Volvo mulls U.S. plant, report says
Chinese-made 'strategic flagship' may be exported to key market
BEIJING (Reuters) -- Volvo Car Corp. is considering building a U.S. assembly plant and also may export a "strategic flagship" sedan made in China to the U.S., people familiar with the Chinese-owned automaker’s plans told Reuters.
The strategic flagship car would be in addition to the S60L midsize sedan, which CEO Hakan Samuelsson confirmed in September would be coming to the U.S. in 2015. Samuelsson had signaled plans to export China-made cars to the U.S. for several months. A year ago, he said it could be done "fairly quickly."
The moves would be significant for the auto industry and Volvo’s parent, Zhejiang Geely Holding Group Co.
Volvo trails rivals BMW and Mercedes-Benz in establishing U.S. production, a move that has insulated the German brands from currency fluctuations.
Volvo might also export the large strategic flagship sedan based on a newly developed platform, Geely executives told Reuters. That car would be shipped out of China in addition to the S60L, a long-wheelbase version of the S60 sedan that Volvo produces in Chengdu, southwestern China.
The "strategic flagship" Volvo plans to export to the U.S., executives said, might be called the S90. It would use Volvo’s new vehicle scalable platform architecture. The S90 would be a second vehicle based on that new architecture, following the redesigned XC90 SUV.
Volvo announced in late 2013 that it would produce “a large premium sedan” based on the new architecture at a new plant in the northeastern Chinese city of Daqing.
The moves are aimed at reviving Volvo’s momentum in the U.S., where volume last year fell 8 percent from 2013 to 56,366 vehicles. The U.S. market, which has long been Volvo’s largest market, was replaced by China last year. Buyers in China purchased 81,221 Volvos in 2014, up 33 percent.
More broadly, the moves are part of Geely’s turnaround strategy for Volvo which has struggled to go beyond being a brand with an annual volume of less than a half-million vehicles. Thanks to its focus on China, where the brand expanded its distribution network and product portfolio, Volvo sales volume is on the rise. It sold a total of 465,866 vehicles globally last year, up 9 percent from 2013.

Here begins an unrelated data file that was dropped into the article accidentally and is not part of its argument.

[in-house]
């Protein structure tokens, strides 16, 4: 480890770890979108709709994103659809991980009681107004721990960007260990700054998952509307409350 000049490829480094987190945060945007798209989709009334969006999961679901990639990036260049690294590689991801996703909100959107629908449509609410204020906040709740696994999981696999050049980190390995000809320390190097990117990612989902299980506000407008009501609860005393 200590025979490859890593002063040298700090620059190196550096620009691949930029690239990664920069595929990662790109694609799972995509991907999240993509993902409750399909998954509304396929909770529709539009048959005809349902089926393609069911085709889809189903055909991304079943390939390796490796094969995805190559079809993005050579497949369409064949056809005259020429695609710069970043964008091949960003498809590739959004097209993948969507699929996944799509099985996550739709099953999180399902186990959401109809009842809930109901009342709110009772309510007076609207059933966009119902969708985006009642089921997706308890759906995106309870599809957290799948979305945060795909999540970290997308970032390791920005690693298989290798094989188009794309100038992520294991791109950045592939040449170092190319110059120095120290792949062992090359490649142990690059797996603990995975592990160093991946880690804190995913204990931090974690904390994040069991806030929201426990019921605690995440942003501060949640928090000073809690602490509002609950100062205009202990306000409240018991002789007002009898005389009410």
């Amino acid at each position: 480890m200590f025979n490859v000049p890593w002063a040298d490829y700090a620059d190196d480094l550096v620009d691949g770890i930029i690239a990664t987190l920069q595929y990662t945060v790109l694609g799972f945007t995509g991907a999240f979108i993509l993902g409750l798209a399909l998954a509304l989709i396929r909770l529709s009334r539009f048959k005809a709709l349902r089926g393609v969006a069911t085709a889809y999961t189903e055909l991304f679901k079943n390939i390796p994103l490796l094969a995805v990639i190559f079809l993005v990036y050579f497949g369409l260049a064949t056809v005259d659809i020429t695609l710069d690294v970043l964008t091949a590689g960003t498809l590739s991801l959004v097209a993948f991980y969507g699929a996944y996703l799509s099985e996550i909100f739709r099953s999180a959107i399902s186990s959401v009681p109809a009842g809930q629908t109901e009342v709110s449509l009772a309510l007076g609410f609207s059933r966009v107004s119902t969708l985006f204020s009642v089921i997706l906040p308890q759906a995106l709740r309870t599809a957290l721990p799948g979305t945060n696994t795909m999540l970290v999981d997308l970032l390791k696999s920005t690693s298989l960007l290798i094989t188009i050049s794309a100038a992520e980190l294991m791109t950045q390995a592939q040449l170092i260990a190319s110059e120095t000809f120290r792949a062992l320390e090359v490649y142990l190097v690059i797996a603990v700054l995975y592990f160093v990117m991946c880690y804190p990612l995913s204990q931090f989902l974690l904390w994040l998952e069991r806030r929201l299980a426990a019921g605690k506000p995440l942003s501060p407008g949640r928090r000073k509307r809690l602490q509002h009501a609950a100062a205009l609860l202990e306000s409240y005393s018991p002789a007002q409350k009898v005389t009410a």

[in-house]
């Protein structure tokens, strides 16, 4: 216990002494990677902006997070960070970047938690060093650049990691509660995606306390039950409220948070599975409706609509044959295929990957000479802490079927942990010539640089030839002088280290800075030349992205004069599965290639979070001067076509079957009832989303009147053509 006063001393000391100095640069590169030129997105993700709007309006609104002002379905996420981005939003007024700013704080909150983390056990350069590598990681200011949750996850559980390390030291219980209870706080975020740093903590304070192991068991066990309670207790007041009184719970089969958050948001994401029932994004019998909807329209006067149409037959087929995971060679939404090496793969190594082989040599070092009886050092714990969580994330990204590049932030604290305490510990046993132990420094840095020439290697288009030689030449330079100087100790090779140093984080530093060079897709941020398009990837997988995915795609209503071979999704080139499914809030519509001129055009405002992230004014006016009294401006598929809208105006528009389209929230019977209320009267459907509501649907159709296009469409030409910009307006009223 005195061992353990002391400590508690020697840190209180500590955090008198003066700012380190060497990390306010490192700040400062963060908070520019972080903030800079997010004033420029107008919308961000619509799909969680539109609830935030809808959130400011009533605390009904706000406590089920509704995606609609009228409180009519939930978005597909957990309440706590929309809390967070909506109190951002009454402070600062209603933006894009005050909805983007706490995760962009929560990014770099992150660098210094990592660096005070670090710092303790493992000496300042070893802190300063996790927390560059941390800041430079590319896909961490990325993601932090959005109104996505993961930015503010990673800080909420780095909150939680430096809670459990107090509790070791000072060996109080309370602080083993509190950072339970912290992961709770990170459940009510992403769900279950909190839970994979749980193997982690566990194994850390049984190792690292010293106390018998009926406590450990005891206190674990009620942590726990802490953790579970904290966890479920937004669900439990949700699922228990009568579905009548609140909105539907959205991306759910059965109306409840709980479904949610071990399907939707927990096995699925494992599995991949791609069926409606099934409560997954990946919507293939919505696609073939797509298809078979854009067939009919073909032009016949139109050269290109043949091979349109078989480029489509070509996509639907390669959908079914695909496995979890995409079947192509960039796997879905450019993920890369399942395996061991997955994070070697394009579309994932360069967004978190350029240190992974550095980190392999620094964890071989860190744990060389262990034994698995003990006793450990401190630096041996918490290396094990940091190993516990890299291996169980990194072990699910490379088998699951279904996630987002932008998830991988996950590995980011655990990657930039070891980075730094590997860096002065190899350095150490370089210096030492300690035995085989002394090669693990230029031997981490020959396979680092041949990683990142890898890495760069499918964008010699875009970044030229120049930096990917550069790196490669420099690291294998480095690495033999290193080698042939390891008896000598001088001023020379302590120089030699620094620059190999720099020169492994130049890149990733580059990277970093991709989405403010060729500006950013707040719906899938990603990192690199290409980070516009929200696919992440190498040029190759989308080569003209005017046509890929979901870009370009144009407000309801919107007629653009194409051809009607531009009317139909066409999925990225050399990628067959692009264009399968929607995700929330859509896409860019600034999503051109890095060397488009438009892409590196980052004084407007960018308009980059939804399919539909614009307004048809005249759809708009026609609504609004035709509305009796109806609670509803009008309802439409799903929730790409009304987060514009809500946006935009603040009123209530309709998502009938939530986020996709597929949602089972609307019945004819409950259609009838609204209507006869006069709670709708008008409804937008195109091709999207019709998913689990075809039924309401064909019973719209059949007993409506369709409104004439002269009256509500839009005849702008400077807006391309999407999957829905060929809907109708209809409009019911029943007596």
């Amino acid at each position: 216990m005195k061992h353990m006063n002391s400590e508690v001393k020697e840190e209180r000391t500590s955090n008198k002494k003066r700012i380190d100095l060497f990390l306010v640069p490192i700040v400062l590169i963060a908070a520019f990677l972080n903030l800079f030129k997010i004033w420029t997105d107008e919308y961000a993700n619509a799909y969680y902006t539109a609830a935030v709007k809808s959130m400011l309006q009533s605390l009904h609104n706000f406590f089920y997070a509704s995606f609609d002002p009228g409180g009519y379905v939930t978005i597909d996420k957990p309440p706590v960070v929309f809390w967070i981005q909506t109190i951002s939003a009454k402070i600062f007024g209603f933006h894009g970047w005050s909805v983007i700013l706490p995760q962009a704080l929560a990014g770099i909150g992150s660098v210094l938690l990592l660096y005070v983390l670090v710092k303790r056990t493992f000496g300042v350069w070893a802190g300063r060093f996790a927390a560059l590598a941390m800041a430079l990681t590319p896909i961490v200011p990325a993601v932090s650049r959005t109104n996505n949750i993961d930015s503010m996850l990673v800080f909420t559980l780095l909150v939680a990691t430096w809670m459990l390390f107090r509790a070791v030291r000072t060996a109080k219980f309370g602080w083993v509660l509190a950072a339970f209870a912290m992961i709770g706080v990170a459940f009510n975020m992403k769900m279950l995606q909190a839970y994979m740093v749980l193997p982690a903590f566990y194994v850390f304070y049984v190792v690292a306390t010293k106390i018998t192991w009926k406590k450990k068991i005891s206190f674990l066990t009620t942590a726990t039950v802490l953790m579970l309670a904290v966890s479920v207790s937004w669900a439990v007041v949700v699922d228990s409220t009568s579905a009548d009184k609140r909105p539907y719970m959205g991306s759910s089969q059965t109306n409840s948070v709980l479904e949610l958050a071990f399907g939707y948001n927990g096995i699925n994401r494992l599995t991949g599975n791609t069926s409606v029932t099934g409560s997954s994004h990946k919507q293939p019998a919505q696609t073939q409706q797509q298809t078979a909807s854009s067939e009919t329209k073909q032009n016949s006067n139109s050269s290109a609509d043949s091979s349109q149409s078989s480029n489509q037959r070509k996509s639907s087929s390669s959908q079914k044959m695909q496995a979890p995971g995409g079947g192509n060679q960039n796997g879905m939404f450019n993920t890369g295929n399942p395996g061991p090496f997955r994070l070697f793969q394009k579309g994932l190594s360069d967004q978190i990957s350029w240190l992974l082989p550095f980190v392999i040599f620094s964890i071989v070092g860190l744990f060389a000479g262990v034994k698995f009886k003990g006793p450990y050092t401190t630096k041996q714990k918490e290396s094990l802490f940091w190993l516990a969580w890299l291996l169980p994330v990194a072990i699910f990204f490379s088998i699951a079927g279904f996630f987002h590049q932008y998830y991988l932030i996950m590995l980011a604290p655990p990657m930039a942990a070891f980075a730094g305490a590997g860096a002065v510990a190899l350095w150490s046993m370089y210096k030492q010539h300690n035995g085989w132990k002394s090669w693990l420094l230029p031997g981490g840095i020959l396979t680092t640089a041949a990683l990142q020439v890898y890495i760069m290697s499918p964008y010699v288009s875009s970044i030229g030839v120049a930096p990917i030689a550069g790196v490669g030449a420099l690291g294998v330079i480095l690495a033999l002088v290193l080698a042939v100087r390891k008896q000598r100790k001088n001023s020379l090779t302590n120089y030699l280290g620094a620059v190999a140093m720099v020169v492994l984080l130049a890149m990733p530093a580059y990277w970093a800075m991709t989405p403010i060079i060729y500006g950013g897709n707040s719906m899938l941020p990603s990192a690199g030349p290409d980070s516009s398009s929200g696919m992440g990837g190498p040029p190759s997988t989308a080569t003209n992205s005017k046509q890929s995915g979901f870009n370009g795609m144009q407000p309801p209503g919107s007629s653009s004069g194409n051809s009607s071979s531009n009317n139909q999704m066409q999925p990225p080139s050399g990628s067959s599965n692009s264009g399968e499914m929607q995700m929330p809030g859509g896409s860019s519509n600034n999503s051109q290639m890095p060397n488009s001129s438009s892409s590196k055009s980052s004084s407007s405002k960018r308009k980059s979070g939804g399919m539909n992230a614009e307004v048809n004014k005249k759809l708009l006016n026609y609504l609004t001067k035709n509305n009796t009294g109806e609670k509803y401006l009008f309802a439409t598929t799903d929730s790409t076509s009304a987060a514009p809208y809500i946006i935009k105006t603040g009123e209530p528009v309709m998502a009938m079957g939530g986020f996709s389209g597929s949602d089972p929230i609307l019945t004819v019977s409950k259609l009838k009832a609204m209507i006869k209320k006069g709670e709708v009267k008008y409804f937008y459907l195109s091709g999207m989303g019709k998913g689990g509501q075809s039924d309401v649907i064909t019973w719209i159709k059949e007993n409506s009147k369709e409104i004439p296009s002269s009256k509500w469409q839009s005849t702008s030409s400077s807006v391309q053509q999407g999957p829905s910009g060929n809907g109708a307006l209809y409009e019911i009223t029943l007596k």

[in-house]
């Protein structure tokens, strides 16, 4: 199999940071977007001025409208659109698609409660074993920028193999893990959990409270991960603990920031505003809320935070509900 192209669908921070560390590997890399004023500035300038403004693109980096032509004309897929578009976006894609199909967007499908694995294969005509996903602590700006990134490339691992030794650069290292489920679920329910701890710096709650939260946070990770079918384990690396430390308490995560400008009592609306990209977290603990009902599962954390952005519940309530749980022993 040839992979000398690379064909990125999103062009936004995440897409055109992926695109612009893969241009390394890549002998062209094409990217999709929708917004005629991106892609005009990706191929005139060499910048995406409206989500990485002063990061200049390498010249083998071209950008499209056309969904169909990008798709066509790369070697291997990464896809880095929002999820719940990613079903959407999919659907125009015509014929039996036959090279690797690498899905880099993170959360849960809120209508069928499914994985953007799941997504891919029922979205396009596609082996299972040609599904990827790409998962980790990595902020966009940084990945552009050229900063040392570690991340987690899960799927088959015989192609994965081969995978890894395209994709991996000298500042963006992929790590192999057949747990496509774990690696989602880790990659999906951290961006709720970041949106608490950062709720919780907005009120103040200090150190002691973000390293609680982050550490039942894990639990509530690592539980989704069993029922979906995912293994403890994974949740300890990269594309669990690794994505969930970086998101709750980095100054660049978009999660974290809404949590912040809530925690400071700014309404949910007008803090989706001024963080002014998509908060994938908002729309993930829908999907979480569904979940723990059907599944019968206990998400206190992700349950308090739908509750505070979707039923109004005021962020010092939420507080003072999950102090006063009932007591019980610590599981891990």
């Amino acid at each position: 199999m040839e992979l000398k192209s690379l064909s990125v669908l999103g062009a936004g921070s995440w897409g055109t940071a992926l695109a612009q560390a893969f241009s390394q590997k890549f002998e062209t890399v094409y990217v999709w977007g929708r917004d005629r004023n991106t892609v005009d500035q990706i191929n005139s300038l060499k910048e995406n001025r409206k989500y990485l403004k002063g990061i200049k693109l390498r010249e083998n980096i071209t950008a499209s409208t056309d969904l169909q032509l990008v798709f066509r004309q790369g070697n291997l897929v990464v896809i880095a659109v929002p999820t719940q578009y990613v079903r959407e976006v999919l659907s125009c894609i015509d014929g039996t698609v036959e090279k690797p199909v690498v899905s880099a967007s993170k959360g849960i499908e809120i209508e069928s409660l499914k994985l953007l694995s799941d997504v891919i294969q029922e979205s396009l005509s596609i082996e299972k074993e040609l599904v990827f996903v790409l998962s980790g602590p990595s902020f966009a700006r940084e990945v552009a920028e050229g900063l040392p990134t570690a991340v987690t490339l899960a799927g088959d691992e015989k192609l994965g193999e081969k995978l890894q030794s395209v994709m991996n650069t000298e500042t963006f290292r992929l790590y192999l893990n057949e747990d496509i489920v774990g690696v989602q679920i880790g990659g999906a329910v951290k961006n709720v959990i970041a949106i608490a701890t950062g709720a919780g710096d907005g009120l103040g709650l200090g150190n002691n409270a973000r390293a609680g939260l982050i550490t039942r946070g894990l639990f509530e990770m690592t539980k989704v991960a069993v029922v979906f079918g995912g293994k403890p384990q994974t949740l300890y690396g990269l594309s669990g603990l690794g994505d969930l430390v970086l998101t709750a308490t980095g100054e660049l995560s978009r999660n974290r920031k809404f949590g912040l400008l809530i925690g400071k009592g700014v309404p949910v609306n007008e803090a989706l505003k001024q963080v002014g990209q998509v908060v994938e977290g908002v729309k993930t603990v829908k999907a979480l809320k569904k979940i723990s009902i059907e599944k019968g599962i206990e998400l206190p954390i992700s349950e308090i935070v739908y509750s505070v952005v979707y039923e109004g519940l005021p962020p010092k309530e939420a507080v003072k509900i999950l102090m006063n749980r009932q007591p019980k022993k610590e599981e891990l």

The S60L was developed originally as a China-specific model to cater to wealthy Chinese consumers who prefer cars with bigger, comfortable rear seats. Volvo expects to ship roughly 1,500 made-in-China S60L cars to the U.S. this year, compared with the car’s projected volume in China this year of 26,000 units.
"The S60L offers class-leading rear space, something that has been consistently demanded by U.S. customers. It will be made at Volvo’s plant in Chengdu, China, and will be on show for the first time" at this week's Detroit auto show, said David Ibison, a Gothenburg, Sweden-based Volvo spokesman. “The S60L forms just one part of our U.S. revival plan.”
Ibison said Volvo plans to launch seven new products by 2018 and increase U.S. sales to 100,000 cars a year in the medium term. He declined to elaborate.
The export of Chinese-produced mainstream passenger cars to the U.S. and other established markets has been a long-standing goal of China’s indigenous automakers -- an objective that has largely eluded the industry.
"It would be a big breakthrough" not just for Geely but for China’s industry, said James Chao, Asia-Pacific director of consulting and research firm IHS Automotive. "Volvo is not an indigenous Chinese brand but it is wholly Chinese-owned. Perhaps this is the model or strategy that finally works for Chinese companies trying to enter the U.S. market and other markets."
Chao added that Geely could follow Volvo into the U.S. market with its own products, perhaps leveraging Volvo’s manufacturing and parts supply chains.
Geely's purchase of Volvo from Ford Motor Co. five years ago surprised many in the auto industry, who doubted that a relative newcomer could turn around the nearly 90-year-old Swedish business while protecting its famous brand.
Automotive News contributed to this story